“I don't hate it.” Jen mumbled with some faint irritation. “Just, not the end of the world, frankly if I don't see the scores in the newspaper or meet some tedious bore, waffling on about how high and/or fast they flew themselves into the ground to get one point from a quibble ….”

“Quaffle.” Ginny gently corrected. “Don't worry. We'll leave you alone, about half the year. Just don't plan on any of us 'fliers' showing up at your wedding, if a league game is on.”

Jen's face was carefully wooden.

Ginny gave the young witch a secret smile, no doubt guessing that would be extremely attractive an idea. “Don't worry about wedding. Just you, Robert and an animated book, in a tree stand, if necessary.
Be as tiny and personal as you and the one you are planning a home and family. That is what's important.” Mrs. Potter nodded to herself, but gently poked Jen in the arm with a gloved finger. “Have a hellashious party afterward, however. That somebody calls the aurors to stop. We will find someplace.”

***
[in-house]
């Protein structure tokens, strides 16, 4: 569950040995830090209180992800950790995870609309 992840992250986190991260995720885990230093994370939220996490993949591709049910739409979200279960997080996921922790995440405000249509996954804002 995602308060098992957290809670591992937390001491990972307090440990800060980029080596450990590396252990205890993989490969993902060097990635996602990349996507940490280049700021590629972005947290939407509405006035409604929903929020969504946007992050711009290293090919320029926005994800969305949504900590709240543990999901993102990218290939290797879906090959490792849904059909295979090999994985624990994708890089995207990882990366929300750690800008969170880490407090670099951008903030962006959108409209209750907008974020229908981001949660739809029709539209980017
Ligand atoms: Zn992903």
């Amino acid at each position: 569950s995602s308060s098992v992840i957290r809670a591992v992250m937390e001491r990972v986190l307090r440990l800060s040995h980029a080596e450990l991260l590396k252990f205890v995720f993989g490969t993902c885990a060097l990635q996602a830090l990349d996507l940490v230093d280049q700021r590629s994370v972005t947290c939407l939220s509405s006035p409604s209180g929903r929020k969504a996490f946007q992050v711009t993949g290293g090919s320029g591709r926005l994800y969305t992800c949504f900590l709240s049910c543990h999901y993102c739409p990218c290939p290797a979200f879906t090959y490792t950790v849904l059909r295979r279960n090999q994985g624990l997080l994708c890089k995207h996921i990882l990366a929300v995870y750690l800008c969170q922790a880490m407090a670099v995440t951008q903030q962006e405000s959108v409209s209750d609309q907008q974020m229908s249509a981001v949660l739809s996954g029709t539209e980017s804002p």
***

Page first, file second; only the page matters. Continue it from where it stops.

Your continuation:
“Thank you. That's kind of a relief.”

“Not what this little conversation is about. I want you to help my husband by being his class assistant.”

Jen's face returned to the wooden mask. But her lips nervously moved as she gently chewed upon them. “You've got to be kidding, Aunt Ginny. I am the absolute worst human being alive at the 'Dark Arts'.”

“So I've been informed.”

“He doesn't want help in his class. He's turned down all of ones in our student assistants tower that have asked.”

“Yes, I know that, too. He can't stand 'boot-lickers', and our lives are constantly compromised by my having to fend off people that just want something from him. He used to be polite about it, but these weeks in the castle have somewhat …....... weakened his politeness.”

“He supposedly threatened Alex Jameson with pixies.”

Ginny laughed. She hadn't heard that one! “He is a dear. I love him. And my husband is an ungrateful pain-in-the-ass, and more stubborn than this old stone I am parking my fanny on.”

“Ahhhh, yeah?” Jen held out her hands in supplication.

“Harry is doing terrible in class. He want's to get it perfect, and he's boring and just plainly sucks. All the past month, he has been beating himself up about it. He has got such deep anxieties about Hogwarts, what went on here when we were your age, about being a disaster now to the kids…..that he's making it come true.”

“Well, ….....its just been a few weeks. And I can't possibly help. Maybe drive him to finally bonkers ….”